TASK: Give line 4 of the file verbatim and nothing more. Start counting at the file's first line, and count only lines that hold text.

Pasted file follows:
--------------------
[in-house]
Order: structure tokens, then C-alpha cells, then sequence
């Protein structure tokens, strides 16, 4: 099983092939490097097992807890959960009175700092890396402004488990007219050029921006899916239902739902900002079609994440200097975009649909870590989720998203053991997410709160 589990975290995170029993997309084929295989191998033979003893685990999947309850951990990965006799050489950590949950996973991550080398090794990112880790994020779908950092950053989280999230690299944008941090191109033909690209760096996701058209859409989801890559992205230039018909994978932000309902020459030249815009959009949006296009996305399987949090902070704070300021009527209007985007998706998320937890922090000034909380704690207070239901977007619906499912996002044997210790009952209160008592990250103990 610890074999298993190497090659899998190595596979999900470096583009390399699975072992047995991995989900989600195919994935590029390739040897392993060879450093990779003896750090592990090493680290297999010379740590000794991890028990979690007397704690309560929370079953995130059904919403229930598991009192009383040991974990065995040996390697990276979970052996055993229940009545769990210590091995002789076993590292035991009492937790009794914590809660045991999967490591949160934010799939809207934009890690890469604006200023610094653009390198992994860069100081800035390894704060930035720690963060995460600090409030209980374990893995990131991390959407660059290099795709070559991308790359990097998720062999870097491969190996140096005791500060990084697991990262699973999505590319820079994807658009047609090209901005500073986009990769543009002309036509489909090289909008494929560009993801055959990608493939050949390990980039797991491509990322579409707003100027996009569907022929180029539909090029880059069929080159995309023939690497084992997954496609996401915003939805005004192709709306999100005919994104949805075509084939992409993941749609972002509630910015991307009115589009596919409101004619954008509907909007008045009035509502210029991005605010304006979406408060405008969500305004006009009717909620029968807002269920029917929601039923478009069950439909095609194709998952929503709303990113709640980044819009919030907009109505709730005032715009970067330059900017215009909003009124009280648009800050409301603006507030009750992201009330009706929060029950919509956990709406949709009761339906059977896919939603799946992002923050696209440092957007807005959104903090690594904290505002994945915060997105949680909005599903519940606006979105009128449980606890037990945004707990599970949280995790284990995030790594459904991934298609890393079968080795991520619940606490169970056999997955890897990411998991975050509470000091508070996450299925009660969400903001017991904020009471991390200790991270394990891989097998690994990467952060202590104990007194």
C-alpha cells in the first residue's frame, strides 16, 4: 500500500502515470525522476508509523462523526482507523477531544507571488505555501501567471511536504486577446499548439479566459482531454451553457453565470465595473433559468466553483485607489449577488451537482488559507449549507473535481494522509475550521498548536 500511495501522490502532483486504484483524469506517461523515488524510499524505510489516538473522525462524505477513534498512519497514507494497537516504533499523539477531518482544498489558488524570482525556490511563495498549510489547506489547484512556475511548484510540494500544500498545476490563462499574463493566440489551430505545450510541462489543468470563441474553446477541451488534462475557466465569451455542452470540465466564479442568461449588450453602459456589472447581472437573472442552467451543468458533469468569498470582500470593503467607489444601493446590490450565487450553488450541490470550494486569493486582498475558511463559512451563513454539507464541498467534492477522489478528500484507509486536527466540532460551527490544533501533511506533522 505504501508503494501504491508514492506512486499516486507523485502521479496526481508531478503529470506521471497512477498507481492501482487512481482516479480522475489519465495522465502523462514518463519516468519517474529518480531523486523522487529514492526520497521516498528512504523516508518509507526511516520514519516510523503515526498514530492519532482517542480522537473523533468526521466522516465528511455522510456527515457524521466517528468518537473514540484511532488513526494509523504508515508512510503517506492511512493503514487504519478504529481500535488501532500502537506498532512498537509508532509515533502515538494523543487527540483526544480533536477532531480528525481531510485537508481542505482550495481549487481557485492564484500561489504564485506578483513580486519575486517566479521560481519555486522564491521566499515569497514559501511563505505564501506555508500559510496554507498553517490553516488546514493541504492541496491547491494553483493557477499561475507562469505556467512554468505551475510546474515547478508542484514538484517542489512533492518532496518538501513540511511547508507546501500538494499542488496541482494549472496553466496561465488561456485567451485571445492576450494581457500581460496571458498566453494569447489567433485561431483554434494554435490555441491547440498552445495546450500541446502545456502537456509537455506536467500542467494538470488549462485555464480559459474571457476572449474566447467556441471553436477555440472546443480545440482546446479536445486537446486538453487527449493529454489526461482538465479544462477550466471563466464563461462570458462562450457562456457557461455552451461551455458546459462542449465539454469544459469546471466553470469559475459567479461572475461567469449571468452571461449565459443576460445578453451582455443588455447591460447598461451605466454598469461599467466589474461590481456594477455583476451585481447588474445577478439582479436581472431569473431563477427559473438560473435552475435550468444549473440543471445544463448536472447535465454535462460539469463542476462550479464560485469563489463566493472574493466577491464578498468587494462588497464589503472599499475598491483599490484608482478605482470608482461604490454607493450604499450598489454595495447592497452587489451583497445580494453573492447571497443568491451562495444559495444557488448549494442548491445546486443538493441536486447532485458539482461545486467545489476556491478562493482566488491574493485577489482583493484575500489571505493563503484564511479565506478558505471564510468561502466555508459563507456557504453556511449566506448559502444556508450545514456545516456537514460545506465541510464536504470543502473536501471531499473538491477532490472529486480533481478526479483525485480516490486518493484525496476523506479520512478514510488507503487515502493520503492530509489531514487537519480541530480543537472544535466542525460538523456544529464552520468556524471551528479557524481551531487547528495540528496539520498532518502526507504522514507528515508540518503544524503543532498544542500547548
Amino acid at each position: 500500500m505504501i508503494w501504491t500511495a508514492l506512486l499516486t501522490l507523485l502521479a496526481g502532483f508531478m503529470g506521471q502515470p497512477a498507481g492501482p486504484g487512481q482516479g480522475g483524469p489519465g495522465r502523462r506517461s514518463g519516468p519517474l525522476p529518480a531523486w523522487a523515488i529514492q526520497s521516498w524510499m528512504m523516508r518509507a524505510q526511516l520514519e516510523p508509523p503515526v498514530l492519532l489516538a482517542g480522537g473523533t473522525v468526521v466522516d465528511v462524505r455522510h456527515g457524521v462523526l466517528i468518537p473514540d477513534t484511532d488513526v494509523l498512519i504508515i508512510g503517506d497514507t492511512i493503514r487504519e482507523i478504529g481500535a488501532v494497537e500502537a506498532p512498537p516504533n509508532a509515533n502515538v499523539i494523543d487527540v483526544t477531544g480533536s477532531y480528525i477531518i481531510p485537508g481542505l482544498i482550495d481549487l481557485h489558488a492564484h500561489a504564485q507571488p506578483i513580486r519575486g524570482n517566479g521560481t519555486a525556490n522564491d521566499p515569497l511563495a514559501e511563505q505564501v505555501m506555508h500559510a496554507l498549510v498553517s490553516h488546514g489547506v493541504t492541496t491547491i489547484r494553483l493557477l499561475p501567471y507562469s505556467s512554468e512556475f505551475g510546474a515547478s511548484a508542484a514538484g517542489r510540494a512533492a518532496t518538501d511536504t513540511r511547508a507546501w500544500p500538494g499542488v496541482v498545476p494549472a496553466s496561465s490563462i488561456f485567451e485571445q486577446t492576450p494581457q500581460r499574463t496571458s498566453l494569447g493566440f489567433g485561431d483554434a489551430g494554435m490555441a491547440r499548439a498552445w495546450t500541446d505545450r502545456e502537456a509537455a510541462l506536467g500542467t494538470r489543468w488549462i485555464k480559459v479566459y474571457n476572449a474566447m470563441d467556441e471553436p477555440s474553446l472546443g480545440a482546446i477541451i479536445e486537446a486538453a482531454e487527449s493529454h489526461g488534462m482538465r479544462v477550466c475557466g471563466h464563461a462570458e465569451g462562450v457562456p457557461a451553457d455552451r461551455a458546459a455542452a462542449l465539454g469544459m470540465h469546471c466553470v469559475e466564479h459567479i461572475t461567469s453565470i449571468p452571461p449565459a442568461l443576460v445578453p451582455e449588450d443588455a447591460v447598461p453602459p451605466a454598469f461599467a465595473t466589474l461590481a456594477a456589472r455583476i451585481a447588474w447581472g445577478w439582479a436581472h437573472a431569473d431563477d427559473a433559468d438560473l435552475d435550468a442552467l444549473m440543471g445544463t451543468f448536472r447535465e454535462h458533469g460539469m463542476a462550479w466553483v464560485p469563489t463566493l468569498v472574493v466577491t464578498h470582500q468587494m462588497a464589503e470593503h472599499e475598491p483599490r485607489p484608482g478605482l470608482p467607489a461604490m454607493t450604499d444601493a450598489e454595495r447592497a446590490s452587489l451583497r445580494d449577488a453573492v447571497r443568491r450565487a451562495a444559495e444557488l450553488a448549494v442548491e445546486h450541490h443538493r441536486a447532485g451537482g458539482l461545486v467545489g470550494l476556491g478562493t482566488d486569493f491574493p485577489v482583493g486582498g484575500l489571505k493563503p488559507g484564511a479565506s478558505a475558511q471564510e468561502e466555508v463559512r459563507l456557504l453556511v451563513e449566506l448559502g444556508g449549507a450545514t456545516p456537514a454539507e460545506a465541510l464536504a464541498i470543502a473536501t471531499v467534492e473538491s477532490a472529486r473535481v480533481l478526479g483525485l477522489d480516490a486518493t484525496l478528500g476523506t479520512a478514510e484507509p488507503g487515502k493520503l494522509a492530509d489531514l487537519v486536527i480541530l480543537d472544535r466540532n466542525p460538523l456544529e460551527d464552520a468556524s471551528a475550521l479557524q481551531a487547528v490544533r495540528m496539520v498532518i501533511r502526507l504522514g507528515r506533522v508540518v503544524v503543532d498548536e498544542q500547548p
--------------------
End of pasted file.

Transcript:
C-alpha cells in the first residue's frame, strides 16, 4: 500500500502515470525522476508509523462523526482507523477531544507571488505555501501567471511536504486577446499548439479566459482531454451553457453565470465595473433559468466553483485607489449577488451537482488559507449549507473535481494522509475550521498548536 500511495501522490502532483486504484483524469506517461523515488524510499524505510489516538473522525462524505477513534498512519497514507494497537516504533499523539477531518482544498489558488524570482525556490511563495498549510489547506489547484512556475511548484510540494500544500498545476490563462499574463493566440489551430505545450510541462489543468470563441474553446477541451488534462475557466465569451455542452470540465466564479442568461449588450453602459456589472447581472437573472442552467451543468458533469468569498470582500470593503467607489444601493446590490450565487450553488450541490470550494486569493486582498475558511463559512451563513454539507464541498467534492477522489478528500484507509486536527466540532460551527490544533501533511506533522 505504501508503494501504491508514492506512486499516486507523485502521479496526481508531478503529470506521471497512477498507481492501482487512481482516479480522475489519465495522465502523462514518463519516468519517474529518480531523486523522487529514492526520497521516498528512504523516508518509507526511516520514519516510523503515526498514530492519532482517542480522537473523533468526521466522516465528511455522510456527515457524521466517528468518537473514540484511532488513526494509523504508515508512510503517506492511512493503514487504519478504529481500535488501532500502537506498532512498537509508532509515533502515538494523543487527540483526544480533536477532531480528525481531510485537508481542505482550495481549487481557485492564484500561489504564485506578483513580486519575486517566479521560481519555486522564491521566499515569497514559501511563505505564501506555508500559510496554507498553517490553516488546514493541504492541496491547491494553483493557477499561475507562469505556467512554468505551475510546474515547478508542484514538484517542489512533492518532496518538501513540511511547508507546501500538494499542488496541482494549472496553466496561465488561456485567451485571445492576450494581457500581460496571458498566453494569447489567433485561431483554434494554435490555441491547440498552445495546450500541446502545456502537456509537455506536467500542467494538470488549462485555464480559459474571457476572449474566447467556441471553436477555440472546443480545440482546446479536445486537446486538453487527449493529454489526461482538465479544462477550466471563466464563461462570458462562450457562456457557461455552451461551455458546459462542449465539454469544459469546471466553470469559475459567479461572475461567469449571468452571461449565459443576460445578453451582455443588455447591460447598461451605466454598469461599467466589474461590481456594477455583476451585481447588474445577478439582479436581472431569473431563477427559473438560473435552475435550468444549473440543471445544463448536472447535465454535462460539469463542476462550479464560485469563489463566493472574493466577491464578498468587494462588497464589503472599499475598491483599490484608482478605482470608482461604490454607493450604499450598489454595495447592497452587489451583497445580494453573492447571497443568491451562495444559495444557488448549494442548491445546486443538493441536486447532485458539482461545486467545489476556491478562493482566488491574493485577489482583493484575500489571505493563503484564511479565506478558505471564510468561502466555508459563507456557504453556511449566506448559502444556508450545514456545516456537514460545506465541510464536504470543502473536501471531499473538491477532490472529486480533481478526479483525485480516490486518493484525496476523506479520512478514510488507503487515502493520503492530509489531514487537519480541530480543537472544535466542525460538523456544529464552520468556524471551528479557524481551531487547528495540528496539520498532518502526507504522514507528515508540518503544524503543532498544542500547548